State of a changed union: Bush's five years
The nation is more polarized, but observers also see signs of budding civic engagement.
Ray Graham of Parkville, Ala., knows whom to blame for this year's disappointing deer season: President Bush.Skip to next paragraph
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"Since he has been blamed for the tsunami, Hurricane Katrina, all the thousands Saddam murdered, and anything else the Democrats can think of, I might as well join the crowd," he writes in a Jan. 23 letter to the Montgomery Advertiser.
Mr. Graham's tongue is planted firmly in cheek, but his point is serious: politicization has permeated life to an unprecedented degree, from the entertainment and news Americans consume to what they tell pollsters about the economy.
In its annual January poll gauging public priorities, the Pew Research Center highlighted the yawning gap between how Republicans and Democrats view the economy under Bush - currently, 33 percentage points but as high as 44 points in February 2004. Even under President Clinton, a polarizing figure in his own right, views on the economy were roughly the same across party lines.
The five years of George W. Bush's presidency have been a time of tumult - the 9/11 attacks, the Afghan and Iraq wars, massive natural disasters, gas and oil shocks - some of his own doing and some a result of outside forces. Americans have grown more isolationist and concerned about immigration. Five years ago, there was no gay marriage or iPods or "American Idol." But of all the changes over which President Bush has presided, the biggest is probably the "hopelessly polarized country we live in today," says independent pollster John Zogby.
Next, he says, comes the degree to which the nation hasn't changed. "Though Americans expect the next terror attack and nothing is left to the imagination, it's amazing the degree to which we carry on with our lives."
Elements of the "9/11 effect" - the sense of national unity, including near universal support for Bush, willingness to put civil liberties aside in the name of security, trust in government and the media - lasted maybe five or six months. By the middle of 2002, pollsters reported that America was "back to normal" when various social indicators had fallen to pre-9/11 levels, such as trust along racial lines and the numbers of people who said they were troubled by government eavesdropping and reading of e-mail. Scandals involving Enron Corporation and the Catholic Church brought back old suspicions toward large institutions.
Over a longer period of time, the growing partisan gap in Bush's job approval that marked the start of his presidency - spurred by his controversial election and conservative agenda - and disappeared after 9/11, came back. The US-led invasion of Iraq in March 2003, followed by a protracted and costly occupation, sealed the return of intense polarization. By October 2004, on the eve of Bush's reelection, 94 percent of Republicans approved of the president's job performance, while just 11 percent of Democrats did. That 83-point difference smashed all modern records (The highest previous record was held by President Reagan, whose Gallup numbers showed a 70-point gap twice, according to Gary Jacobson, a political scientist at the University of California at San Diego.)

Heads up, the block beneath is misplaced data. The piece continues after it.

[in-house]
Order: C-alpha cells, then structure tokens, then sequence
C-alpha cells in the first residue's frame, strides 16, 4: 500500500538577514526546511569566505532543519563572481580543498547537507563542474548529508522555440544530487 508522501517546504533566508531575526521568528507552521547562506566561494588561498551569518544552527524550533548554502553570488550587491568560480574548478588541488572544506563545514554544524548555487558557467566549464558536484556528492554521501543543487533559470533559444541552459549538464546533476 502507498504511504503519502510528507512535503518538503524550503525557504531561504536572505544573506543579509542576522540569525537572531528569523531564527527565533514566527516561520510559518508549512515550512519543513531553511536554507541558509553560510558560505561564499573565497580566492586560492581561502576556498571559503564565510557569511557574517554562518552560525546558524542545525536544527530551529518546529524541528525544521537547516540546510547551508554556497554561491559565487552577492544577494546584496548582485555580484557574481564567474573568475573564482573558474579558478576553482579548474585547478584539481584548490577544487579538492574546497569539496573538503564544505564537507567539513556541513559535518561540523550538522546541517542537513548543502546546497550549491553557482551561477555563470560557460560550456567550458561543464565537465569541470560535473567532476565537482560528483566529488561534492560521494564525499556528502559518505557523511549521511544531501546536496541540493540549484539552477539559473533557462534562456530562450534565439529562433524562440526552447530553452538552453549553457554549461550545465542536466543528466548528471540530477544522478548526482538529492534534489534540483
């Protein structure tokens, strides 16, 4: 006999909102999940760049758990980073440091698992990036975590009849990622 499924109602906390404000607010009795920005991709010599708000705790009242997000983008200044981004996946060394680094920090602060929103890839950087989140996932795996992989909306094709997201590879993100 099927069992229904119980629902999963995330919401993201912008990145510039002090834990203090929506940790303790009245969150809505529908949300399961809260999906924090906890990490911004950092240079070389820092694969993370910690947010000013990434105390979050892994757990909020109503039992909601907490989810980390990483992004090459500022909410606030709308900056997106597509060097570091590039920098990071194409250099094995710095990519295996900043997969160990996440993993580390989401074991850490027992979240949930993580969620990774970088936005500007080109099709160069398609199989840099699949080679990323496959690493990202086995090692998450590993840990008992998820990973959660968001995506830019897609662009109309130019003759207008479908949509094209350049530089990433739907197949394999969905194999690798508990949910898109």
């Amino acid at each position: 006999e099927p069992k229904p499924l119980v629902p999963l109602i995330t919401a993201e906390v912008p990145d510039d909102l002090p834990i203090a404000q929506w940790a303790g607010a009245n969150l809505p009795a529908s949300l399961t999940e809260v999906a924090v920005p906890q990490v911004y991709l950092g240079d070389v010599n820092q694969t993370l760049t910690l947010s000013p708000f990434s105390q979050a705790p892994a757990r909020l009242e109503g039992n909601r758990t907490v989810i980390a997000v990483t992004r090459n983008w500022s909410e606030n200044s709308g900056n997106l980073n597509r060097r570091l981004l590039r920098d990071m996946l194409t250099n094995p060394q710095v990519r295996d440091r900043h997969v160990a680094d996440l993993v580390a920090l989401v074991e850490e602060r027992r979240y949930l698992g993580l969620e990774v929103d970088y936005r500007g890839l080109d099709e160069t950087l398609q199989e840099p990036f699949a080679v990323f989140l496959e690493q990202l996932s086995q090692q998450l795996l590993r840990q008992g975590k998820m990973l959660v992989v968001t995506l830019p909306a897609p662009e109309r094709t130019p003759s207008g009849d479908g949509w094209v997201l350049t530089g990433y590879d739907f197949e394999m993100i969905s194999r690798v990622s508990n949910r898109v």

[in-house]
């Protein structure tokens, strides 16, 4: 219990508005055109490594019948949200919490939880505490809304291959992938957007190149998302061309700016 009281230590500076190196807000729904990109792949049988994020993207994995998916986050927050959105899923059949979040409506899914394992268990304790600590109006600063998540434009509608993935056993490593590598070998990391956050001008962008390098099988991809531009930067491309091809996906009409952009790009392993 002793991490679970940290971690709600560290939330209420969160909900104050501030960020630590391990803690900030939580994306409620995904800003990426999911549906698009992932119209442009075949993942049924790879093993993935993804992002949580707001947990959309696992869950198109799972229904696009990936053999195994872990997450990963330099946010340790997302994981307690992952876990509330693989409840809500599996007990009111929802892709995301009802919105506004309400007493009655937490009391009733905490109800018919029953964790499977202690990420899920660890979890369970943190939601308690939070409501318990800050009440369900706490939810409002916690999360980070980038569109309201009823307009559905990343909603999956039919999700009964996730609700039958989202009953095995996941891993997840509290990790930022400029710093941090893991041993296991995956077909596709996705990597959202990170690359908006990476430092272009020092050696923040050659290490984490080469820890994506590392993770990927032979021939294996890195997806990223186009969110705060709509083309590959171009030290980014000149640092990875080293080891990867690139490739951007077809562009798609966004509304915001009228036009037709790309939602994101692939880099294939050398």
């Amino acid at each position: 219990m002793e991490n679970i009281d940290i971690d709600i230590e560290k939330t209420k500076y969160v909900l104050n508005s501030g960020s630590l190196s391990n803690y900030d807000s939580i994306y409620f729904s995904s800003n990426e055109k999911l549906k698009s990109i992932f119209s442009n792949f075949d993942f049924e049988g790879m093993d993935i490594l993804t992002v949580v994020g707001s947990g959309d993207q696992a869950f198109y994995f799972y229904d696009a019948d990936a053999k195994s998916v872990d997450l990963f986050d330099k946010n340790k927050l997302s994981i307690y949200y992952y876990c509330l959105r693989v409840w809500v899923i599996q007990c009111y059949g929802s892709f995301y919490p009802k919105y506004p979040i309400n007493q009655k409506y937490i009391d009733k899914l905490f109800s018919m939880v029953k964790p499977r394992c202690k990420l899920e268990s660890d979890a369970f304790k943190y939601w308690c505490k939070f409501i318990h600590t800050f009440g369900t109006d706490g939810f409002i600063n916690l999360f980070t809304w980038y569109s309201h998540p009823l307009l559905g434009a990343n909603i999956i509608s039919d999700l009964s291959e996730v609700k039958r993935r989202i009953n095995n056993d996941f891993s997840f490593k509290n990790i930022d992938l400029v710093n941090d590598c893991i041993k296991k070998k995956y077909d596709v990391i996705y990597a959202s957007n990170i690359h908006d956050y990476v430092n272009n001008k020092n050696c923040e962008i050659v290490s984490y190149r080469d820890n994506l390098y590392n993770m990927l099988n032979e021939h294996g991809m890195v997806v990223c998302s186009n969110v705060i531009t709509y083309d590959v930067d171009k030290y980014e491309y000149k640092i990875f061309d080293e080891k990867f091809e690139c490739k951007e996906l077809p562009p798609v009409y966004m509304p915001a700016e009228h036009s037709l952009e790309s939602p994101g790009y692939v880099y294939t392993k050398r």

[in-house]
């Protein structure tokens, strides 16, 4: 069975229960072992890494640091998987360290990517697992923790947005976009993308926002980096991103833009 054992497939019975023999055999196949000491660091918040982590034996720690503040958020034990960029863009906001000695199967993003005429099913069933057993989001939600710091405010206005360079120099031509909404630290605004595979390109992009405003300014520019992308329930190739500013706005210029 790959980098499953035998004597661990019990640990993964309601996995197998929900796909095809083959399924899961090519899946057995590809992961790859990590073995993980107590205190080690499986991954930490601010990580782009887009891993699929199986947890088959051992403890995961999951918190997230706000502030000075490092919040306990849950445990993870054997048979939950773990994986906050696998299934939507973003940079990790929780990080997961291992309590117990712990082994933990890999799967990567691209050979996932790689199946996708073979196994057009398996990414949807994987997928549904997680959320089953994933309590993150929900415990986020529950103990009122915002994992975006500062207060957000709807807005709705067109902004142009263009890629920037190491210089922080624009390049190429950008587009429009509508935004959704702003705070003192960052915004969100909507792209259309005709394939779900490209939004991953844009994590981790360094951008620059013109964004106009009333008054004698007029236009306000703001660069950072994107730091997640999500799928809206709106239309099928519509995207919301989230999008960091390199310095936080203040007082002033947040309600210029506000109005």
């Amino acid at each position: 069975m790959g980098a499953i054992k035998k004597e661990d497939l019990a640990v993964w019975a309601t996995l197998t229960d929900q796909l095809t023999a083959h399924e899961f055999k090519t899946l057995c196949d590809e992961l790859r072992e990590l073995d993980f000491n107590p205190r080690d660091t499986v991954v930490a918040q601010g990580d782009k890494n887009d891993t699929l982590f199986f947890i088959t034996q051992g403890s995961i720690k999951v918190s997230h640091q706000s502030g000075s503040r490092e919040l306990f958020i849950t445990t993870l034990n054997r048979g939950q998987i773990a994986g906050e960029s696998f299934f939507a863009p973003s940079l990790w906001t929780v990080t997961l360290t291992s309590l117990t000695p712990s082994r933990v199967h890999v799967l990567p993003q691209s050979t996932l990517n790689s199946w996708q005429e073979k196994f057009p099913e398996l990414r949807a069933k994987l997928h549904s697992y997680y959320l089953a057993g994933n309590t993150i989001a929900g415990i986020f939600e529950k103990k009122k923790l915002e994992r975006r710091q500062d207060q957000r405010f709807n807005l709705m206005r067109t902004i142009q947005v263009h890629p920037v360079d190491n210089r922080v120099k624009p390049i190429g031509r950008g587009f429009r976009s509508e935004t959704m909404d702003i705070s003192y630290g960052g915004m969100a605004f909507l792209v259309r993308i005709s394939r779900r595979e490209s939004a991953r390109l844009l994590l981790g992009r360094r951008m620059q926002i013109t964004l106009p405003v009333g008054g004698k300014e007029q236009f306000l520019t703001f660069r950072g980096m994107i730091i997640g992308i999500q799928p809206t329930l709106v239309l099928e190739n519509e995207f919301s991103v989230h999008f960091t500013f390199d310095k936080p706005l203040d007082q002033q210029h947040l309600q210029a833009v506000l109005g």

It's enough to make one wonder if a sort of "polarization fatigue" might set in with the public. In fact, say pollsters, polarization is a big-picture phenomenon that "normal people" don't pay much attention to. To some observers, the entire phenomenon is misunderstood: It's politics that are polarized, not the American people. They point to polling on even the toughest social issues that shows that most Americans are, in fact, pragmatists. The political parties and the media have painted a distorted picture of a nation riven by extremes - a tendency that's fed by the extreme partisans who often emerge from primaries, denying the general electorate the centrist choices they would prefer, says Morris Fiorina, a senior fellow at the Hoover Institution at Stanford University.
"Voters can only choose between the alternatives they're offered, and so if they're offered more extreme alternatives, you'll see more extreme choices," says Professor Fiorina, author of the book "Culture War: The Myth of a Polarized America."
Given different alternatives for president - such as, say, John McCain of Arizona, a Republican senator with a maverick streak, and former Virginia Gov. Mark Warner, a centrist Democrat - voters might not be so polarized, Fiorina says.
Fiorina also notes that the parties themselves have become more homogeneous, which affects the polls. "A generation ago there were lots of conservatives in the Democratic Party and lots of liberals in the Republican Party," he says. "There are fewer now. People have found their ideological homes."
No matter how one views the polls, what is certain is that "there's a good deal of discontent with how much bickering goes on in Washington," says Andrew Kohut, director of the Pew Research Center in Washington.